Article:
From The Economist print edition
Databases are more worrying than ID cards
Alamy

THE notion of the British bulldog nipping at the ankles of the encroaching state is an appealing one, but it does not bear much examination. Britons seem untroubled by a variety of threats to their privacy. They are watched by more CCTV cameras than anywhere else, their genetic material is captured in the world's biggest DNA database and now they are dead keen for the government to introduce identity cards (see article). No wonder David Blunkett, the home secretary and a long-standing advocate of ID cards, sounded confident when he announced on April 26th draft legislation for setting up a national identity register and made it clear that he wants to make cards compulsory for everybody over the age of 16.

ID cards were used in and after the second world war, until, in 1951, Harold Muckle, a police constable, demanded that Clarence Willcock, a north London dry cleaner and a Briton in the bulldog mould, show him his papers. Mr Willcock refused. The case went to the Court of Appeal, and, although Mr Willcock lost, the government was embarrassed enough to abolish ID cards the following year.

Since then, successive governments have looked at reintroducing them, have produced plans to do so, have been attacked by civil libertarians and have given up the idea as not worth the bother. But the world has changed, and this government thinks that the cards' potential usefulness in combating terrorism, illegal immigration and benefit fraud outweighs the costs of introducing them.

A few people—including some cabinet ministers—remain hostile. Patricia Hewitt, trade and industry secretary and former head of the National Council for Civil Liberties, and Jack Straw, the foreign secretary, are said to dislike them. Gordon Brown, the chancellor, has yet to commit himself either way, and is believed to be worried about the cost. Civil liberties groups and newspapers have also been voicing concerns.

But ID cards are the wrong focus for worries about threats to privacy. They have been in use for years in most European countries without leading to any notable abuses. What's more, ID cards are just a small but visible manifestation of a wider and more troubling trend.

The wider trend that needs watching is the computerisation of the state. The government is building huge electronic databases containing information about people's tax payments, employment status, educational record, benefit claims, health, criminal activities and family relationships, not to mention the suspicions that intelligence agencies may have about them. It has access to CCTV film of them. If road-pricing comes in, it will track their movements in cars.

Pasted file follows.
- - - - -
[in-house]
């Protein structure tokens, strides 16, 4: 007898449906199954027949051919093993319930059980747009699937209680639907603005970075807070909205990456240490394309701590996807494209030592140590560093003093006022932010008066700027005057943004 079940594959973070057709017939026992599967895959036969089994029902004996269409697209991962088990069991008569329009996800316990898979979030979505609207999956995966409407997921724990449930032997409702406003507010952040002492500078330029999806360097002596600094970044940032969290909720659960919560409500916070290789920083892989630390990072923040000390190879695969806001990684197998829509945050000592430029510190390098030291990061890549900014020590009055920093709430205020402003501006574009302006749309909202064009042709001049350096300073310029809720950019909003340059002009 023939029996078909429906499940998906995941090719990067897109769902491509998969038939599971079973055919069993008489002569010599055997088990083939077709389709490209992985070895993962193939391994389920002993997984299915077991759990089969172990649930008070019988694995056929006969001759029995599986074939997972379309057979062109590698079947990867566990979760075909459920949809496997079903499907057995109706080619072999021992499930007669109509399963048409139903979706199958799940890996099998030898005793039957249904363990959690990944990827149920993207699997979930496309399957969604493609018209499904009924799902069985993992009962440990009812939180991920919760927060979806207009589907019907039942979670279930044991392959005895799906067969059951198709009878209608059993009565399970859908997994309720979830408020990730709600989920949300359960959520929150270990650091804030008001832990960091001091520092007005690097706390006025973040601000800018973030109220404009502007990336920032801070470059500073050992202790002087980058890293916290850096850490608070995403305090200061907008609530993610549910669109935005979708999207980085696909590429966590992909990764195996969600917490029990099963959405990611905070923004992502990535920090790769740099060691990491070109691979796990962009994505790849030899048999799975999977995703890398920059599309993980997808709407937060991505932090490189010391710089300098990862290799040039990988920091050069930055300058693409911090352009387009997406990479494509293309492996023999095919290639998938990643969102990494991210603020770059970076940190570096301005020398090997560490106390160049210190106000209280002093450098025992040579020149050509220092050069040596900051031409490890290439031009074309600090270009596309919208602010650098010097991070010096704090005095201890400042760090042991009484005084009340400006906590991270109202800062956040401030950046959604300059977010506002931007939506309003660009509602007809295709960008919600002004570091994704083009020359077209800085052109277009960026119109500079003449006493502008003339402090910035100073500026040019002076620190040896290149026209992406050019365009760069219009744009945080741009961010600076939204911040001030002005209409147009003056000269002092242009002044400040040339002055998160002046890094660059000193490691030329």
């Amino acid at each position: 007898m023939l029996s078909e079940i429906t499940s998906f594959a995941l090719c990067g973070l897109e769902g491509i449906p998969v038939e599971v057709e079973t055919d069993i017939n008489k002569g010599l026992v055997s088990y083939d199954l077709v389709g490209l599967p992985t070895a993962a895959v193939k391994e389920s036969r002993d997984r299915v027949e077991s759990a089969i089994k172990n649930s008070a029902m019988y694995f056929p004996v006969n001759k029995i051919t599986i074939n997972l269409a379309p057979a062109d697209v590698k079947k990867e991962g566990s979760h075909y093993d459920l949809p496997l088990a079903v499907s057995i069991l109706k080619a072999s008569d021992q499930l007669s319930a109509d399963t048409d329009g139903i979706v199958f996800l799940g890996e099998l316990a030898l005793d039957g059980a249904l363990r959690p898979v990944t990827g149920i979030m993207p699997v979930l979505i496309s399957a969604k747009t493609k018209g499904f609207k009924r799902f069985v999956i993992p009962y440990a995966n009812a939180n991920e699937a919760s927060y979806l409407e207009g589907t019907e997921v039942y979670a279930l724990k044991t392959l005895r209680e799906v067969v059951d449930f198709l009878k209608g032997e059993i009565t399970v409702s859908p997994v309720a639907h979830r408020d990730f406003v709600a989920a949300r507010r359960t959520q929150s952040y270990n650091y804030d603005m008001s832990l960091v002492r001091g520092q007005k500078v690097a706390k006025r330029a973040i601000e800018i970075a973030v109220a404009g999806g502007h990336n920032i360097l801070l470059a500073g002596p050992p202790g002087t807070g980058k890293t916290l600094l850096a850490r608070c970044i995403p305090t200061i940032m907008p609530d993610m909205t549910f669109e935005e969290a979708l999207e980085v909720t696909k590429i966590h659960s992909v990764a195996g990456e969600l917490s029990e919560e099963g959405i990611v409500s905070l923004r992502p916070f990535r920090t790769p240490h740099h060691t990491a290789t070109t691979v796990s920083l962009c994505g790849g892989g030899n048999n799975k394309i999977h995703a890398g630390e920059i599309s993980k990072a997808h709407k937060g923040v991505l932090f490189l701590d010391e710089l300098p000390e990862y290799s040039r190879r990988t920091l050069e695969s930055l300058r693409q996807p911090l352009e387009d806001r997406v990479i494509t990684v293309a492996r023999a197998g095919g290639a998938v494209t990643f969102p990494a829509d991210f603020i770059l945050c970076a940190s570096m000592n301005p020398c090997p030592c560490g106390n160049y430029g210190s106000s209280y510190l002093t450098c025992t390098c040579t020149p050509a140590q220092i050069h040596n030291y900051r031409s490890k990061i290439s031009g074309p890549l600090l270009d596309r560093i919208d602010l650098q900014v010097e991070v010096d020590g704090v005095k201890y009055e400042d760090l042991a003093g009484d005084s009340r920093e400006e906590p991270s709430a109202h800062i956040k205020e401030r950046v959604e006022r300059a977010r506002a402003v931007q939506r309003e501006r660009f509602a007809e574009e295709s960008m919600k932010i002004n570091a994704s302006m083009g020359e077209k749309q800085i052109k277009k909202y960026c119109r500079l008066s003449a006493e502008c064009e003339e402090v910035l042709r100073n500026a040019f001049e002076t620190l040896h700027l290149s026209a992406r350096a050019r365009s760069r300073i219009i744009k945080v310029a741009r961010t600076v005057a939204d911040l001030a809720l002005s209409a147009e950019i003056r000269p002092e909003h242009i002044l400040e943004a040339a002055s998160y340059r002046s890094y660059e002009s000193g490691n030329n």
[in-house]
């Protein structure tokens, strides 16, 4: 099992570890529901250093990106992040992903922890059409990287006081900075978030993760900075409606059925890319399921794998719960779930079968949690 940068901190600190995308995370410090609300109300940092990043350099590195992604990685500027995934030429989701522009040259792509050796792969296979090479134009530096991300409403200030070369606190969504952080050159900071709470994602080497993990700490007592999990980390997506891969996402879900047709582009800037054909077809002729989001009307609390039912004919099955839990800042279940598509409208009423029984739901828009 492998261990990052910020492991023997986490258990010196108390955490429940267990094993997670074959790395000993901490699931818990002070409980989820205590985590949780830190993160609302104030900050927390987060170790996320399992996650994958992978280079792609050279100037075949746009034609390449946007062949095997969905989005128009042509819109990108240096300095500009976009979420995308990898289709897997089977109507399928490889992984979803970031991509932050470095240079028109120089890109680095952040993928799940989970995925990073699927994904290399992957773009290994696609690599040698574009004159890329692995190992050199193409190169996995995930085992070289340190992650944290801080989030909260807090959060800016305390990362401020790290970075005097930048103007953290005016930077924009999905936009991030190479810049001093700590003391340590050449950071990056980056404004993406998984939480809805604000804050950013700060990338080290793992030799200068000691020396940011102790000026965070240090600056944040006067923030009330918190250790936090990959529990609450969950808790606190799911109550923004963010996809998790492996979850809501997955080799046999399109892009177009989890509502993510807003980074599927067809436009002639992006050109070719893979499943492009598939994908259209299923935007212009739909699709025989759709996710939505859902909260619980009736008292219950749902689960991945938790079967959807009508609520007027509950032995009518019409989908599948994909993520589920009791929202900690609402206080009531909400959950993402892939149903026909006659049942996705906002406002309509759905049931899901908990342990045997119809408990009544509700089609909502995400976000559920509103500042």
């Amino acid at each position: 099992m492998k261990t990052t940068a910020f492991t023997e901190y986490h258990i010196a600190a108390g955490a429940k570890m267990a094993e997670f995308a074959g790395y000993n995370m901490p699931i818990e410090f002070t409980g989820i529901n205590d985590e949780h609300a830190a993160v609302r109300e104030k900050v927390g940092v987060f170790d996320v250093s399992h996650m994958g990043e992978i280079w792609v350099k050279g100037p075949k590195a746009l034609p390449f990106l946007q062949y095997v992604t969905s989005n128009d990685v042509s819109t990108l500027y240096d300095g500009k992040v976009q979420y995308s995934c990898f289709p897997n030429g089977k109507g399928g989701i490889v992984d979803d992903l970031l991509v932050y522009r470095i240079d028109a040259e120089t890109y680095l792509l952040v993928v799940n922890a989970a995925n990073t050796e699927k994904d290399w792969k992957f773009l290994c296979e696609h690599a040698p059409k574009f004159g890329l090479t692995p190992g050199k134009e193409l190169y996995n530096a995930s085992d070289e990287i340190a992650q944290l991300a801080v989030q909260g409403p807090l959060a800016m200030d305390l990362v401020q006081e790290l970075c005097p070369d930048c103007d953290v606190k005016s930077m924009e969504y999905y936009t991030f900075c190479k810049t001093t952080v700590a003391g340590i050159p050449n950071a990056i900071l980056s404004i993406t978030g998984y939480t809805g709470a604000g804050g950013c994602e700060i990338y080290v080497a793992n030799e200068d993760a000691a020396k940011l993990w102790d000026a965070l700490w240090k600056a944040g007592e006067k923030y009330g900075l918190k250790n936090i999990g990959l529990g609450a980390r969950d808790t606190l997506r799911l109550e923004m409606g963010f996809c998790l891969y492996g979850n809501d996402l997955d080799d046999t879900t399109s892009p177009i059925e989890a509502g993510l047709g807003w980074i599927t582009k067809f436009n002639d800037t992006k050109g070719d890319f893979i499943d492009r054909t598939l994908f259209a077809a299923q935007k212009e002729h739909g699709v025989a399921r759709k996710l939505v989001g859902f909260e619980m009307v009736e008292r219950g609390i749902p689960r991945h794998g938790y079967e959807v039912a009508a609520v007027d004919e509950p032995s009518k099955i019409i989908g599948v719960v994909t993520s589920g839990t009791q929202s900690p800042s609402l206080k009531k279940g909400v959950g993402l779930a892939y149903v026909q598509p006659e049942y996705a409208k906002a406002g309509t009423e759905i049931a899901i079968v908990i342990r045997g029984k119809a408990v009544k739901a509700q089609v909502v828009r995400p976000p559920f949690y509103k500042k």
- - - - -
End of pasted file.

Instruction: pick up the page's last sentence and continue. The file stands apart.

All this is happening not because government cannot resist encroaching on people's privacy, but because it is undergoing an IT revolution which is moving information from cardboard files to computers. This process should make government more efficient, because information can be stored, accessed and manipulated more easily, and databases can be linked.

That's the problem. People want efficient government, but they don't want lots of civil servants nosing around in the intimate details of their lives; nor do they necessarily want the taxman to know about their health. What's more, databases are only as good as the information in them. Last year, the Criminal Records Bureau wrongly identified at least 193 job applicants as having criminal records. If databases talk to each other, such errors will be replicated through the system.
Tell me what you know

The best way to deal with the increasing power that databases give the government is to balance it with commensurate power for citizens. The Data Protection Act goes some way towards doing that, but not far enough: the government still has too much power to withhold information, and there is no clear regime for determining which bits of government have access to information held by other ministries and agencies.

Those who attack the ID plan do so for the right reasons, but they have chosen the wrong target. The real danger lies not in small plastic cards but in huge databases.

EDIT: Formatting
 
#16
Have a look at the "yes Minister" episode titled "Big Brother" very funny and had some good points regarding who has access to the information on the database
 
#17
my personal opposition to ID cards is all to do with the fact that we are going to have to pay for something that is compulsory. Our very existence is being taxed!!!
Every other card or document you have to pay for is a matter of choice ie: driving licence,passport, marriage certificate etc. The only opt out of paying for these cards is to be poor or dead!!!